Speaker: Igor Gilitschenski
Location: 122 Gates Hall and Zoom
Time: 2:40 p.m.-3:30 p.m.
In recent years, we have seen an exploding interest in real-world deployment of autonomous systems, such as autonomous drones or vehicles. This interest was sparked by major advances in robot perception, planning, and control. However, robust operation in the “wild” remains a challenging goal. Correct consideration of the broad variety of real-world conditions requires both, better understanding of the learning process and robustifying the deployment of autonomous robots. In this talk, I will discuss several of our recent works in that space. This involves, first, discussing the challenges associated with severe weather conditions. Second, approaches for reducing real-world data requirements for safe navigation. Finally, enabling safe learning for control in interactive settings.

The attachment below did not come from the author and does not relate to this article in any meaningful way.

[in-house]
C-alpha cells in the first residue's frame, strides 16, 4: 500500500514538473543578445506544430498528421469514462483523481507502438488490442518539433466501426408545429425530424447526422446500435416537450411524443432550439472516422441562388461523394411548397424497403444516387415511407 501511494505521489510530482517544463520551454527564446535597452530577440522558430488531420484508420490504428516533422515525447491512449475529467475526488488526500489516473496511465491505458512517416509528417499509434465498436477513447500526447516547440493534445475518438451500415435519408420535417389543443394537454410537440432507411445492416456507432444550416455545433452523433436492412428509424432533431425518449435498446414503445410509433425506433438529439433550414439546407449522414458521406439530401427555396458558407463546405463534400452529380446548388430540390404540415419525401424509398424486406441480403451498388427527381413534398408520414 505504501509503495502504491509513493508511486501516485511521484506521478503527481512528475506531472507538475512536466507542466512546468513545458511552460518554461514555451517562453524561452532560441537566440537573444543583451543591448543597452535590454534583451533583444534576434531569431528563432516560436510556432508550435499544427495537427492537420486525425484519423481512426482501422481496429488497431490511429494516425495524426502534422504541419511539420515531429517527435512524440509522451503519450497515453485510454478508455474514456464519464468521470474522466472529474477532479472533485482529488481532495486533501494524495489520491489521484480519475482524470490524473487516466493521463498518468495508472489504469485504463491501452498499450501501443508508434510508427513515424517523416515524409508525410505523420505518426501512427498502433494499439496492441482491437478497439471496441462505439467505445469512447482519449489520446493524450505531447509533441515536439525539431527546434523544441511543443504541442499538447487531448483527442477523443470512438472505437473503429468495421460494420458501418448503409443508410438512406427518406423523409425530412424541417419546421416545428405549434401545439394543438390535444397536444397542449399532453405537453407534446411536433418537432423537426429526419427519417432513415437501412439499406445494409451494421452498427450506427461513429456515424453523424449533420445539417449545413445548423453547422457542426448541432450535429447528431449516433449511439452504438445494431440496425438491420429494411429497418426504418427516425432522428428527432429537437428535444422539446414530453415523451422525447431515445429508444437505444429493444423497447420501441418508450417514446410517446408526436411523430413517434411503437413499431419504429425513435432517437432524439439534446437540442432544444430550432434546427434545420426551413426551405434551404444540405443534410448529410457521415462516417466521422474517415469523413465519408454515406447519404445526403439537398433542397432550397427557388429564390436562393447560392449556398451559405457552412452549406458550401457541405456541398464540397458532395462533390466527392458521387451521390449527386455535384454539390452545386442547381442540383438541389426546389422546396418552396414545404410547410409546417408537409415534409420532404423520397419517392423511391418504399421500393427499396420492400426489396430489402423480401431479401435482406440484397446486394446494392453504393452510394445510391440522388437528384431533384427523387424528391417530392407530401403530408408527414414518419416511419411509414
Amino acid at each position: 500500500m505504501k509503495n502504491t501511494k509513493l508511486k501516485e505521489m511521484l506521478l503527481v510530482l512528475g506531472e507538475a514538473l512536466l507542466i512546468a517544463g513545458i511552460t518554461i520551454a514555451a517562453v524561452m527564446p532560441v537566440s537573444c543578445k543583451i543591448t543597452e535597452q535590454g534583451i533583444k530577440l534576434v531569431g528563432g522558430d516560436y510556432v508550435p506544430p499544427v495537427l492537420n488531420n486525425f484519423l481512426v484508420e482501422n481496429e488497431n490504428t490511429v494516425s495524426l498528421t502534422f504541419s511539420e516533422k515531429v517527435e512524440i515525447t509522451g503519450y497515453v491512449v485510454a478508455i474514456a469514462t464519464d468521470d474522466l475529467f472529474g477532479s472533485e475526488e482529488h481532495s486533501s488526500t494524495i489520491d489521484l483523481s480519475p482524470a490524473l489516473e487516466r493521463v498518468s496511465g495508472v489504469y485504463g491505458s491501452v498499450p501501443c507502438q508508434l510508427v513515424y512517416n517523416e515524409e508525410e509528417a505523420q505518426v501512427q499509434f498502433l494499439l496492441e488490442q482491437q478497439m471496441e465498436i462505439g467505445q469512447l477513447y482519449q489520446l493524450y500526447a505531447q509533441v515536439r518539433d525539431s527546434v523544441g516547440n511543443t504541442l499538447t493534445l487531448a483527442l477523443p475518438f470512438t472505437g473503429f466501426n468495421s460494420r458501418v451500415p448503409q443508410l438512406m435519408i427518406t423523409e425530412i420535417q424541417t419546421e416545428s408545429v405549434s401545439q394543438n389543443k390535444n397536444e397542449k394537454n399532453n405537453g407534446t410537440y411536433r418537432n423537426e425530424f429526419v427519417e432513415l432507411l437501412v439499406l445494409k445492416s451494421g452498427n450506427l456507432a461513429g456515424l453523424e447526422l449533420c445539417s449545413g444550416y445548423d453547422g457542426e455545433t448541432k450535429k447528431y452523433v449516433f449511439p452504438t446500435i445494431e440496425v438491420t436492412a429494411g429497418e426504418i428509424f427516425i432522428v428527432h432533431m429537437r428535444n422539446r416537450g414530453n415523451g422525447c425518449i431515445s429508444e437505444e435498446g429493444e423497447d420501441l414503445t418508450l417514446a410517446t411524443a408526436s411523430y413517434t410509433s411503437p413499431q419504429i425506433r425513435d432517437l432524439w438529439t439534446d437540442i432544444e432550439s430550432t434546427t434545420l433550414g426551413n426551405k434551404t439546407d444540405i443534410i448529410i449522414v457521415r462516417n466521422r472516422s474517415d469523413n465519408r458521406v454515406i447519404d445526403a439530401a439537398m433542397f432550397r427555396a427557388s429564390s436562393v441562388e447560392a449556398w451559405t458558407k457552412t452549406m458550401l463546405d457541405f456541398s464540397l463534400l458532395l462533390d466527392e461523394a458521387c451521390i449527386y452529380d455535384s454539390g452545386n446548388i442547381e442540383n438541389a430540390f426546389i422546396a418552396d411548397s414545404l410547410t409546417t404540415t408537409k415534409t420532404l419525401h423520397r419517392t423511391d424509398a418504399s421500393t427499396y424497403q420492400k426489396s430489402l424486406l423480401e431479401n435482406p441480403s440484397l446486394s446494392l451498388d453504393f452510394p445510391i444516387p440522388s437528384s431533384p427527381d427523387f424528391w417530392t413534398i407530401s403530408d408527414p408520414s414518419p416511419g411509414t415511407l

Bio: Igor Gilitschenski is an Assistant Professor of Computer Science at the University of Toronto where he leads the Toronto Intelligent Systems Lab. He is also a (part-time) Research Scientist at the Toyota Research Institute. Prior to that, Dr. Gilitschenski was a Research Scientist at MIT’s Computer Science and Artificial Intelligence Lab and the Distributed Robotics Lab (DRL) where he was the technical lead of DRL’s autonomous driving research team. He joined MIT from the Autonomous Systems Lab of ETH Zurich where he worked on robotic perception, particularly localization and mapping. Dr. Gilitschenski obtained his doctorate in Computer Science from the Karlsruhe Institute of Technology and a Diploma in Mathematics from the University of Stuttgart. His research interests involve developing novel robotic perception and decision-making methods for challenging dynamic environments. He is the recipient of several best paper awards including at the American Control Conference, the International Conference of Information Fusion, and the Robotics and Automation Letters.